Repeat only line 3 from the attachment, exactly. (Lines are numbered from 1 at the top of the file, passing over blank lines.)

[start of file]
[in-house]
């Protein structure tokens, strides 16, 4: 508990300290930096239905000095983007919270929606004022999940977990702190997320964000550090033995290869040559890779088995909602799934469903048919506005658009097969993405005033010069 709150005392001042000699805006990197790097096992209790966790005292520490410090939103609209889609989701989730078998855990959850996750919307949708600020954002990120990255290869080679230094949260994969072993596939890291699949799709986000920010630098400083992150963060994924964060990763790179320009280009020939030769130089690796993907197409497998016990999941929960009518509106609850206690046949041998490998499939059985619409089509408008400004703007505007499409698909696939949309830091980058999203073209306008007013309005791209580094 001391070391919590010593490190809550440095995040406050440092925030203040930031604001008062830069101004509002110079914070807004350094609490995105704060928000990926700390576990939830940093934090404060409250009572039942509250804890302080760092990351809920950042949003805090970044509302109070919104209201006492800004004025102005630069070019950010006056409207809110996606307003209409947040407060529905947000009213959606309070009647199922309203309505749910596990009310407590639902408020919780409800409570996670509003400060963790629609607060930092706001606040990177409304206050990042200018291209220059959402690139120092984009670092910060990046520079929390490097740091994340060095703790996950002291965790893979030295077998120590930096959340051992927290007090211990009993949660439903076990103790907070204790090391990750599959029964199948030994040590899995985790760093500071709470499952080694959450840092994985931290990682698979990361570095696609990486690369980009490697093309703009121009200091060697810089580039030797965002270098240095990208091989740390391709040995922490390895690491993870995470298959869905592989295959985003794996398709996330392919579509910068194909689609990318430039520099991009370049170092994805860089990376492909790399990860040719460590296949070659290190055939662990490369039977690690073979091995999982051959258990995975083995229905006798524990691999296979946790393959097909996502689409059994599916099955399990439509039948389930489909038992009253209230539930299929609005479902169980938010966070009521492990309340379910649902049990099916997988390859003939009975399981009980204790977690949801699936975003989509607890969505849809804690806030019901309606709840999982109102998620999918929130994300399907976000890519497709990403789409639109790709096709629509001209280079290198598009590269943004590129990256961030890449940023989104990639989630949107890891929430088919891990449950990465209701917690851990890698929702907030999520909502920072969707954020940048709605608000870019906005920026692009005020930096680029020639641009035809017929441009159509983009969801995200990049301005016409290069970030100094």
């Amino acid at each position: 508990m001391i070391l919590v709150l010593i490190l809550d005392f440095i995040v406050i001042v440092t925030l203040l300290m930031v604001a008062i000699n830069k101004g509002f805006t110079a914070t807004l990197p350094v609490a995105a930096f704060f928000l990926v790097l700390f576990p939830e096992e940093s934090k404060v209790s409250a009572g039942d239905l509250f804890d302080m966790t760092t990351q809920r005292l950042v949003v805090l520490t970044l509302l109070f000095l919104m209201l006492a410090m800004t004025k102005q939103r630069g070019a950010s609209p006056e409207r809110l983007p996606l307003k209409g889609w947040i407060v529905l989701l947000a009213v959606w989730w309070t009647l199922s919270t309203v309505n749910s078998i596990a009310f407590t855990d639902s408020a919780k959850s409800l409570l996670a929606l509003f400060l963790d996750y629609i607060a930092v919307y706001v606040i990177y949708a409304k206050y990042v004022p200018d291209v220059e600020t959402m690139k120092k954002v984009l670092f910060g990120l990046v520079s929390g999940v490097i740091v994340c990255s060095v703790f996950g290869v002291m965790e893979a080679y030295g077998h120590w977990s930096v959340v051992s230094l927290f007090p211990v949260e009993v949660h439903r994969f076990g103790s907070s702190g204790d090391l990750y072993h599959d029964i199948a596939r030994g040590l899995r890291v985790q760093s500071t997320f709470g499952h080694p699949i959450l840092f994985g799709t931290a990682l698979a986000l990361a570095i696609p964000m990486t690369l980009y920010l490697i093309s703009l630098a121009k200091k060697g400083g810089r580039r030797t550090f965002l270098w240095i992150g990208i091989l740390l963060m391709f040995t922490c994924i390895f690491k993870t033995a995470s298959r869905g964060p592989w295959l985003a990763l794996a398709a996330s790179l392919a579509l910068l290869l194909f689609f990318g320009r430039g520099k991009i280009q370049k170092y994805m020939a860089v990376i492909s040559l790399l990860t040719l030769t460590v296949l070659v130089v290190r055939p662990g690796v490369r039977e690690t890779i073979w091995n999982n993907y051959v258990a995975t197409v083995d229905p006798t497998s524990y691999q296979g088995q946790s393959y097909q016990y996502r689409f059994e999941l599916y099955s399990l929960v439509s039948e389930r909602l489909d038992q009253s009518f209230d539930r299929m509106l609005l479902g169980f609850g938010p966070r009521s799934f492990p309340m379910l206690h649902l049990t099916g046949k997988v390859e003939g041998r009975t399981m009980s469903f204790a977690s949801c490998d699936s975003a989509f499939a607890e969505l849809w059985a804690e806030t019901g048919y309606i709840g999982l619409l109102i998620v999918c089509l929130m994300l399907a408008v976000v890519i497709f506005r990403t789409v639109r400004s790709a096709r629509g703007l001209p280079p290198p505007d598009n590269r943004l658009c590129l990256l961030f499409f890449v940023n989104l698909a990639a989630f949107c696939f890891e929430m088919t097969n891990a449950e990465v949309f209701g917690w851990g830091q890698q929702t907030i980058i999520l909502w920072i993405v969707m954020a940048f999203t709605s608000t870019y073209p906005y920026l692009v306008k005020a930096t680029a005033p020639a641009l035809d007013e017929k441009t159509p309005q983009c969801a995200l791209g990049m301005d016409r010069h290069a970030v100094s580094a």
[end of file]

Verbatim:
């Amino acid at each position: 508990m001391i070391l919590v709150l010593i490190l809550d005392f440095i995040v406050i001042v440092t925030l203040l300290m930031v604001a008062i000699n830069k101004g509002f805006t110079a914070t807004l990197p350094v609490a995105a930096f704060f928000l990926v790097l700390f576990p939830e096992e940093s934090k404060v209790s409250a009572g039942d239905l509250f804890d302080m966790t760092t990351q809920r005292l950042v949003v805090l520490t970044l509302l109070f000095l919104m209201l006492a410090m800004t004025k102005q939103r630069g070019a950010s609209p006056e409207r809110l983007p996606l307003k209409g889609w947040i407060v529905l989701l947000a009213v959606w989730w309070t009647l199922s919270t309203v309505n749910s078998i596990a009310f407590t855990d639902s408020a919780k959850s409800l409570l996670a929606l509003f400060l963790d996750y629609i607060a930092v919307y706001v606040i990177y949708a409304k206050y990042v004022p200018d291209v220059e600020t959402m690139k120092k954002v984009l670092f910060g990120l990046v520079s929390g999940v490097i740091v994340c990255s060095v703790f996950g290869v002291m965790e893979a080679y030295g077998h120590w977990s930096v959340v051992s230094l927290f007090p211990v949260e009993v949660h439903r994969f076990g103790s907070s702190g204790d090391l990750y072993h599959d029964i199948a596939r030994g040590l899995r890291v985790q760093s500071t997320f709470g499952h080694p699949i959450l840092f994985g799709t931290a990682l698979a986000l990361a570095i696609p964000m990486t690369l980009y920010l490697i093309s703009l630098a121009k200091k060697g400083g810089r580039r030797t550090f965002l270098w240095i992150g990208i091989l740390l963060m391709f040995t922490c994924i390895f690491k993870t033995a995470s298959r869905g964060p592989w295959l985003a990763l794996a398709a996330s790179l392919a579509l910068l290869l194909f689609f990318g320009r430039g520099k991009i280009q370049k170092y994805m020939a860089v990376i492909s040559l790399l990860t040719l030769t460590v296949l070659v130089v290190r055939p662990g690796v490369r039977e690690t890779i073979w091995n999982n993907y051959v258990a995975t197409v083995d229905p006798t497998s524990y691999q296979g088995q946790s393959y097909q016990y996502r689409f059994e999941l599916y099955s399990l929960v439509s039948e389930r909602l489909d038992q009253s009518f209230d539930r299929m509106l609005l479902g169980f609850g938010p966070r009521s799934f492990p309340m379910l206690h649902l049990t099916g046949k997988v390859e003939g041998r009975t399981m009980s469903f204790a977690s949801c490998d699936s975003a989509f499939a607890e969505l849809w059985a804690e806030t019901g048919y309606i709840g999982l619409l109102i998620v999918c089509l929130m994300l399907a408008v976000v890519i497709f506005r990403t789409v639109r400004s790709a096709r629509g703007l001209p280079p290198p505007d598009n590269r943004l658009c590129l990256l961030f499409f890449v940023n989104l698909a990639a989630f949107c696939f890891e929430m088919t097969n891990a449950e990465v949309f209701g917690w851990g830091q890698q929702t907030i980058i999520l909502w920072i993405v969707m954020a940048f999203t709605s608000t870019y073209p906005y920026l692009v306008k005020a930096t680029a005033p020639a641009l035809d007013e017929k441009t159509p309005q983009c969801a995200l791209g990049m301005d016409r010069h290069a970030v100094s580094a």